I will start the collection with a resource I really like, which happens to be one of my favourite books, Three Day Road by Joseph Boyden. This rich story combines many topics including racism, war, snipers, residential schools, hunting and trapping, abuse, friendship, love, traditional medicine, spirituality, and addiction. There is a lot of opportunity to do further reading or research on WW1 or residential schools. Students can write book reviews on Goodreads.com, as recommended by Serefini (2013), or add quotes to a Reading Graffiti Wall, as suggested by Kelley and Miller (2013). Staff can role mode the importance of reading by having a sign on their classroom door with a picture of a book to advertise what they are currently reading (Kelley & Miller, 2013).
|Multimodal Text:||Book, eBook on Kindle, text to speech available|
|Title:||Three Day Road|
|I am Currently Reading :||(photo source amazon.com):|
|Summary:||Goodreads.com: It is 1919, and Niska, the last Oji-Cree woman to live off the land, has received word that one of the two boys she saw off to the Great War has returned. Xavier Bird, her sole living relation, is gravely wounded and addicted to morphine. As Niska slowly paddles her canoe on the three-day journey to bring Xavier home, travelling through the stark but stunning landscape of Northern Ontario, their respective stories emerge—stories of Niska’s life among her kin and of Xavier’s horrifying experiences in the killing fields of Ypres and the Somme.|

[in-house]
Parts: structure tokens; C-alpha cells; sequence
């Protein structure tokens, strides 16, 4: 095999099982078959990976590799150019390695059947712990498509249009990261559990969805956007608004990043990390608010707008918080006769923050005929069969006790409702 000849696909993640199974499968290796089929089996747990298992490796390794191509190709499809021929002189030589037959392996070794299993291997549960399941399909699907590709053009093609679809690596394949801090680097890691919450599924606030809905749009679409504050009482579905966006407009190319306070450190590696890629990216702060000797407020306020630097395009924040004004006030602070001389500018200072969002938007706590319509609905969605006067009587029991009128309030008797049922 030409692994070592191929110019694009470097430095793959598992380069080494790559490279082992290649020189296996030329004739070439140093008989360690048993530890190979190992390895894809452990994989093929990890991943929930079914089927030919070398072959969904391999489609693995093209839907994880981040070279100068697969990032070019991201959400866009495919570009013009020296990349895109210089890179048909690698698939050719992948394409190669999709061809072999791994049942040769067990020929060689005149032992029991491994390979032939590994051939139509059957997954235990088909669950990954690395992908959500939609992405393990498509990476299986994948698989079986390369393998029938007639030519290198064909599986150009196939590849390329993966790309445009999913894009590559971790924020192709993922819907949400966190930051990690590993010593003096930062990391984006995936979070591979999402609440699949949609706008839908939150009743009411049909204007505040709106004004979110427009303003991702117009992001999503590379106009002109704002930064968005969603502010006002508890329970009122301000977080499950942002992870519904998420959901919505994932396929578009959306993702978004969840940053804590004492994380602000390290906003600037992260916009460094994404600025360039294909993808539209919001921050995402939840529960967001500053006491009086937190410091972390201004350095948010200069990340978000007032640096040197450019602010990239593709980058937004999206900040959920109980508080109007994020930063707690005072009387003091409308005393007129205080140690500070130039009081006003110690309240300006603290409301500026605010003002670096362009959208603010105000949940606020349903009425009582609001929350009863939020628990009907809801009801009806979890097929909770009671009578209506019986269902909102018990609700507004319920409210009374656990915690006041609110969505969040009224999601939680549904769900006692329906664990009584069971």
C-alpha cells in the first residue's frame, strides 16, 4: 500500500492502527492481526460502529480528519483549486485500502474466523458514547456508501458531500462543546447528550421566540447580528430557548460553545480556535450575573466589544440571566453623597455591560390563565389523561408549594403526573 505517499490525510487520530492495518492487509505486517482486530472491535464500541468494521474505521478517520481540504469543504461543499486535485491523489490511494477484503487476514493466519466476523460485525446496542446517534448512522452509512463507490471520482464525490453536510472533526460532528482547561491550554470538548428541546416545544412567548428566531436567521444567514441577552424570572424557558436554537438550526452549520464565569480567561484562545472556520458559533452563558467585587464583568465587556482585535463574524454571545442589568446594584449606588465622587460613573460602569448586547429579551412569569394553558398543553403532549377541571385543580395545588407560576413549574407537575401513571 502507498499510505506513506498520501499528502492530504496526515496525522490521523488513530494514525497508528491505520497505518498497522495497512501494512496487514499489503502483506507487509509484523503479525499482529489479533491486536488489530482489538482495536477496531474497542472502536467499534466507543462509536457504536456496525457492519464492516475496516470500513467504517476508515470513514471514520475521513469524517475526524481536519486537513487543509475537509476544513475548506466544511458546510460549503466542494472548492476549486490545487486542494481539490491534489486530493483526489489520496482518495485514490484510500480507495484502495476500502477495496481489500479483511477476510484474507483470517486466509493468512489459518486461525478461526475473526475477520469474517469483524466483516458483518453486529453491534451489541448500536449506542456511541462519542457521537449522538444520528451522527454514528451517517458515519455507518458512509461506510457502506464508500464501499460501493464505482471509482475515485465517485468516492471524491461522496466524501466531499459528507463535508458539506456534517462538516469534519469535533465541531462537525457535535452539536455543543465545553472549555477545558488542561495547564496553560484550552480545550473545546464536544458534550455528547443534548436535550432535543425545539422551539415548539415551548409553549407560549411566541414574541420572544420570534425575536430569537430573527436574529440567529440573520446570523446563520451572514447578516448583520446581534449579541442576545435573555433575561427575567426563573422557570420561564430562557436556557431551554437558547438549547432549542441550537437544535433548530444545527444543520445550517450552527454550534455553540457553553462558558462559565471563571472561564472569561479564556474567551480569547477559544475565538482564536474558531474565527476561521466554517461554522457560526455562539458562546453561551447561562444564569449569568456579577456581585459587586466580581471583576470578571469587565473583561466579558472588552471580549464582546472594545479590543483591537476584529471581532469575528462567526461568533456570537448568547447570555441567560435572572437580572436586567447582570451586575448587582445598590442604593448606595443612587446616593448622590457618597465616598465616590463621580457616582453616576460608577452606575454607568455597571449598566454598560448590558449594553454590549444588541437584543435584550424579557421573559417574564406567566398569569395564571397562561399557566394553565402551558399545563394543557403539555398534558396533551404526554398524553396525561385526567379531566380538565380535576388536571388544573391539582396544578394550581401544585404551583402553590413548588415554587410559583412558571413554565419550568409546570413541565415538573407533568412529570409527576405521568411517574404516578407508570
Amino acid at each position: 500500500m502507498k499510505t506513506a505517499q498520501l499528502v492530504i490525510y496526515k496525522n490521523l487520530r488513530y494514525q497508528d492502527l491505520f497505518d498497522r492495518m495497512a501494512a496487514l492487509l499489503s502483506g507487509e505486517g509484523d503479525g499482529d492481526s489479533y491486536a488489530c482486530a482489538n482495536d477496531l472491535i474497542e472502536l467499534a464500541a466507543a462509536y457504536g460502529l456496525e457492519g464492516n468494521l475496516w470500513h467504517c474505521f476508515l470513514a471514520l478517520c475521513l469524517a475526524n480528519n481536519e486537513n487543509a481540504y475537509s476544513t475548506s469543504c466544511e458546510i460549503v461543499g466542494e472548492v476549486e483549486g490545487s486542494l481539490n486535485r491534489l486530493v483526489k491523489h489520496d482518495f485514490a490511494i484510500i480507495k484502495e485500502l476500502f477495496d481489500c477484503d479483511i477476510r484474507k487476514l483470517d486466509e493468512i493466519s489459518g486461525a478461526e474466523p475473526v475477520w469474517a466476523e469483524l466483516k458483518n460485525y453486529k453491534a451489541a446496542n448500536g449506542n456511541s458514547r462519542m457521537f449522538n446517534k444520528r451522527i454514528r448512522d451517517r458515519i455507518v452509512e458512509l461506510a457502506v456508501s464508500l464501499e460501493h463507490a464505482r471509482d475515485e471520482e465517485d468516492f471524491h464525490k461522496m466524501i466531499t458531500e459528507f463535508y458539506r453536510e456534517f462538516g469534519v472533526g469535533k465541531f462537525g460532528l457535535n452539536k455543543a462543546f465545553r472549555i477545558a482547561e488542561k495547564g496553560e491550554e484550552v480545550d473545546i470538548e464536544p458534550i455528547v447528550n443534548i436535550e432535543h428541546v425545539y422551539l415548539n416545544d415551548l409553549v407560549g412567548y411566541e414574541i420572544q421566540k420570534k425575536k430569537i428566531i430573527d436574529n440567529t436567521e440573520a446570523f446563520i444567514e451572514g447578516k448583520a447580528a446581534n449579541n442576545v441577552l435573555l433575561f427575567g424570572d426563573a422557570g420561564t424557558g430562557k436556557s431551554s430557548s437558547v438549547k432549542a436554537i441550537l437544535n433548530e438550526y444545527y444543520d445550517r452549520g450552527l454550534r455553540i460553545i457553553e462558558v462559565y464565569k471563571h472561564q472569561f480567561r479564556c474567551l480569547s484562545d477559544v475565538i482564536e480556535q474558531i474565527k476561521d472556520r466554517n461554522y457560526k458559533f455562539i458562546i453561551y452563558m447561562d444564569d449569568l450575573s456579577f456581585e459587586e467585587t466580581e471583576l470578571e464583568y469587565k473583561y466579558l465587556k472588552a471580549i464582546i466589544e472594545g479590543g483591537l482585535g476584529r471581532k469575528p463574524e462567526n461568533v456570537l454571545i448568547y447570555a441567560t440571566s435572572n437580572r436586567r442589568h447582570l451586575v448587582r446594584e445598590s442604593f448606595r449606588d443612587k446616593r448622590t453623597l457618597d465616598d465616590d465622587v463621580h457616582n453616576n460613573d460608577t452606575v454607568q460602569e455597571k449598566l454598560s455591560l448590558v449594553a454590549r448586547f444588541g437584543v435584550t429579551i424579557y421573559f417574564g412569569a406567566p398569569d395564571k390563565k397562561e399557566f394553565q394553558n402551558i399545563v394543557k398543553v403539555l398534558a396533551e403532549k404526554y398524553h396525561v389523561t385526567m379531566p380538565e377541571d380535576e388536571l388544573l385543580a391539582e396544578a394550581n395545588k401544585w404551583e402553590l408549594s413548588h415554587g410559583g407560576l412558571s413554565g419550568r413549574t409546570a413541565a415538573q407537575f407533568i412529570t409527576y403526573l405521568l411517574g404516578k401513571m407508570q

|Target Audience:||Senior secondary students|
|Type of Literacy:||Traditional literacy, cultural literacy, eBook- digital literacy, lots of opportunity for critical literacy and further research on WWI and residential schools.|
|Reading Graffiti Wall Quote||“We all fight on two fronts, the one facing the enemy, the one facing what we do to the enemy.”|
- Absolutely True Diary of a Part-Time Indian
This next novel is not as challenging of a read as Three Day Road, but still follows our theme of racism, reservations, and First Nations characters. It is a very funny and entertaining read with a focus on basketball, which appeals to some of our junior students. The novel, Absolutely True Diary of a Part-Time Indian, combines the protagonist’s doodles or illustrations along with the text. There is a lot of opportunity to engage students with the text using illustration or journal writing. I have also listed an example of a book trailer created for this novel by a student who shared his work on the internet. Students can sign out iPad minis from our library to create their own book trailers using iMovie, as suggested by Grisham (2013), or write reviews on Shelfari.com (Serafini, 2013).